School is definitely not out for summer! This June, Oral History Summer School returns to Hudson, New York (June 13 – July 1). This program, which is now in its third year, brings together an international group of writers, social workers, radio producers, artists, teachers, and human rights workers with the purpose of helping them employ Oral History in their work.
Oral History Summer School 2014 kicks off with an eight-day intensive introduction to Oral History that covers interview techniques, ethics, archives, project design and advocacy. The week-long intensive will be followed by two production-focused workshops: Oral History and Radio and Oral History Experiments: Project Lab. This year’s visiting instructors include Eugenie Mukeshimana (Genocide Survivors Support Network), Michael Garofalo (StoryCorps), Sarah Kramer (New York Times, NPR, HBO, PBS) and Jen Karady (Soldiers’ Stories From Iraq and Afghanistan).
To learn more about the program and apply go to www.oralhistorysummerschool.com.
A quick, quick post. There’s a documentary in the works about WBAI’s Bob Fass. My favorite line in the trailer is when Fass is called “the precursor to the Internet.”
I already mentioned one great radio reason Chicago rules, but hey! Here’s another (and oddly enough, they both have a bird in the logo…). I heard about Chicago Independent Radio Project, aka CHIRP, the moment I arrived in this city by what feels like osmosis. And it has certainly been a huge part of connecting to a new life in a new city for me. Oh, how I love some homegrown radio, run by people. And for music, there just isn’t a better station in this town. CHIRP started broadcasting online in January of 2010. Its many dedicated volunteers were very active in getting the Local Community Radio Act passed, which allowed for more slots on the dial to open up. They’re now pressuring the FCC to let low-power FM stations apply for those spots, especially in urban areas where dial space is precious. This is in hopes of getting community voices on air and preventing big, corporate stations from repeating their already-in-existence stations on the newly opened spots. When they’re not advocating for community-powered radio, they’re broadcasting awesome music online and supporting a ton of local independent shows and goings on around town. They’re only in their second year of broadcast, and I totally see CHIRP blossoming into a community-run version of KEXP or KCRW. Also, stay tuned for a new series I produce with the CHIRP news department in the coming weeks!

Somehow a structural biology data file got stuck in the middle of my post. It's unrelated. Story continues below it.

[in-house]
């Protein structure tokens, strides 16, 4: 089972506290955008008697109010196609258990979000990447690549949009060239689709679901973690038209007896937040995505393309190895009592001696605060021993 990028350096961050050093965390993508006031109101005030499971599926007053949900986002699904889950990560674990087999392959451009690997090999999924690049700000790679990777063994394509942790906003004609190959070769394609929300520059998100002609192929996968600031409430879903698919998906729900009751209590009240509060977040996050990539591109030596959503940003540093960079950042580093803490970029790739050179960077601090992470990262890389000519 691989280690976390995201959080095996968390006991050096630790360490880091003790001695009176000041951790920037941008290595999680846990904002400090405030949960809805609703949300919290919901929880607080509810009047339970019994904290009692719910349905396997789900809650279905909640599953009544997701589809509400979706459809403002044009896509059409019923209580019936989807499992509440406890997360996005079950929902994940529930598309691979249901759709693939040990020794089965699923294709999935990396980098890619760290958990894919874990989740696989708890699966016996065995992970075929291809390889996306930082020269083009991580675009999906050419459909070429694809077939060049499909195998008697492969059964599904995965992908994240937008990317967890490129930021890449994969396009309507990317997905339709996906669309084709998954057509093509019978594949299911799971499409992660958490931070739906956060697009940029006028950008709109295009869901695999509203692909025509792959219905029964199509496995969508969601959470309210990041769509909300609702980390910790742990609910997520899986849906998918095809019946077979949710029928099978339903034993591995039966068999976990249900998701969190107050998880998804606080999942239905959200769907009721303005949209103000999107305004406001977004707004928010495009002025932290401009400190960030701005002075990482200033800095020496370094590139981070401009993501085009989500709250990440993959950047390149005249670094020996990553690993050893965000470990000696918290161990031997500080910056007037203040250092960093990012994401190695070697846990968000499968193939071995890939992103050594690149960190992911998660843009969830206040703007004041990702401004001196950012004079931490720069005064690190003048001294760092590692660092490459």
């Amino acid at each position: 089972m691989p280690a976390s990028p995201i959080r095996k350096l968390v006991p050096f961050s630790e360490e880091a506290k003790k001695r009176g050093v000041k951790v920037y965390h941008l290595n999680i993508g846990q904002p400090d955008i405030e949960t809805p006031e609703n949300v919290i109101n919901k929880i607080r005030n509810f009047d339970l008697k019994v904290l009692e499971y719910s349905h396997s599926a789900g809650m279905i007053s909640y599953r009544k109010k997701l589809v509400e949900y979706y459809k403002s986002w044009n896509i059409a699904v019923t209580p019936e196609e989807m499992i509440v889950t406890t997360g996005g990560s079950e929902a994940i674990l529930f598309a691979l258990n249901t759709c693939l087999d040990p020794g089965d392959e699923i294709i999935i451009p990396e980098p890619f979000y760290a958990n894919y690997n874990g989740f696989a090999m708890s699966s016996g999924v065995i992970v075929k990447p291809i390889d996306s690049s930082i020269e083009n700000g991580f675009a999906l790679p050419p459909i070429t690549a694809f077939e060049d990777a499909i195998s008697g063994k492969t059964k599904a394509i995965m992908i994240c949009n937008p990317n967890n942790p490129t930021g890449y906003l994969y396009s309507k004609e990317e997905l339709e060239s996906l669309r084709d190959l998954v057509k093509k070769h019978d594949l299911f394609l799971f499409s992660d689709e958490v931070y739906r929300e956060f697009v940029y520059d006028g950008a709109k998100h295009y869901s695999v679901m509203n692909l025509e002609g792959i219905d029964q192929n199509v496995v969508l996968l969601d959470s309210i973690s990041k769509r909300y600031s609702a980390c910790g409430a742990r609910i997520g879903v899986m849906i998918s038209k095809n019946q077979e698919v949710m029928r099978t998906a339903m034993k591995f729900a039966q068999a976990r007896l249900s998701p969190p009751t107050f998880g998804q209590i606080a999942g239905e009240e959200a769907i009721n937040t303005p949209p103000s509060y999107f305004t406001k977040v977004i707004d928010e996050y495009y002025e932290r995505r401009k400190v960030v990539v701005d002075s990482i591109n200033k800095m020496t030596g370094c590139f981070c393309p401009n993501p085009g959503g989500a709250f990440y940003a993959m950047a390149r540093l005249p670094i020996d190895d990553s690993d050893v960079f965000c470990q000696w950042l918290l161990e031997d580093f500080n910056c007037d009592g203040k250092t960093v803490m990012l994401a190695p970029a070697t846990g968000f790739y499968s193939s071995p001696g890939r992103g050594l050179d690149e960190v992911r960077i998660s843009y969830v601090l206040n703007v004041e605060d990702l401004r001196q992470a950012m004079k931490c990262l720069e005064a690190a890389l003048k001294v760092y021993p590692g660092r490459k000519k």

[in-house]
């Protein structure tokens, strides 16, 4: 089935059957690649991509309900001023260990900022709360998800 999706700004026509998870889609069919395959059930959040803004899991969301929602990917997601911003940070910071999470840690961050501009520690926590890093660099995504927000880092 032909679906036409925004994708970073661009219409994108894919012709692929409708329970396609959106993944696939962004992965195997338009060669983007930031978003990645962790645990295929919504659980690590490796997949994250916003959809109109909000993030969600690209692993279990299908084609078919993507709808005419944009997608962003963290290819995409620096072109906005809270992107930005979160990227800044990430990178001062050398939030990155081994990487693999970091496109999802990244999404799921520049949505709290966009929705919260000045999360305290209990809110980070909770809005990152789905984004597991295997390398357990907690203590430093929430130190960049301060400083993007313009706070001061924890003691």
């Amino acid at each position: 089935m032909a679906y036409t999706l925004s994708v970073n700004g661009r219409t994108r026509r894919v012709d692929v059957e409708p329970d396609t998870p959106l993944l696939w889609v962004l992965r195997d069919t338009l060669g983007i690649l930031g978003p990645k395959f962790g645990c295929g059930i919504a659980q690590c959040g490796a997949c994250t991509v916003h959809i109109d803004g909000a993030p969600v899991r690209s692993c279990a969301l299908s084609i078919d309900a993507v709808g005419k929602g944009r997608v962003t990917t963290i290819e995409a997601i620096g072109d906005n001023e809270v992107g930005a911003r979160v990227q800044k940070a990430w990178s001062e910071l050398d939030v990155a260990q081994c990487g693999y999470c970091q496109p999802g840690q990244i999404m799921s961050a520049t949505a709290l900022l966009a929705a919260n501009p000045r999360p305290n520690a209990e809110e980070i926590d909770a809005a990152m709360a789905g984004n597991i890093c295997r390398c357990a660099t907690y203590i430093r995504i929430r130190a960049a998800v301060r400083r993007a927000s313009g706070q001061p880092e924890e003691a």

We Recollectors are often spread out in different towns, and I currently find myself in Chicago, city of big shoulders. A huge benefit to being in Chicago is sharing turf with other people who love radio, including the Third Coast Audio Festival and CHIRP (more on them later). Third Coast describes itself as the Sundance for audio. In addition to their audio conference, they also occasionally host listening lounges around town, giving people the opportunity to listen to radio with others! I recently attended an evening focusing on the power of voice, and heard this great piece from 1989, called The Auctioneer. It evoked really specific images for me. The next listening lounge happens July 21 at the Old Town School of Folk Music (a place I would spend a lot of time if I had it) and will feature radio that makes you laugh!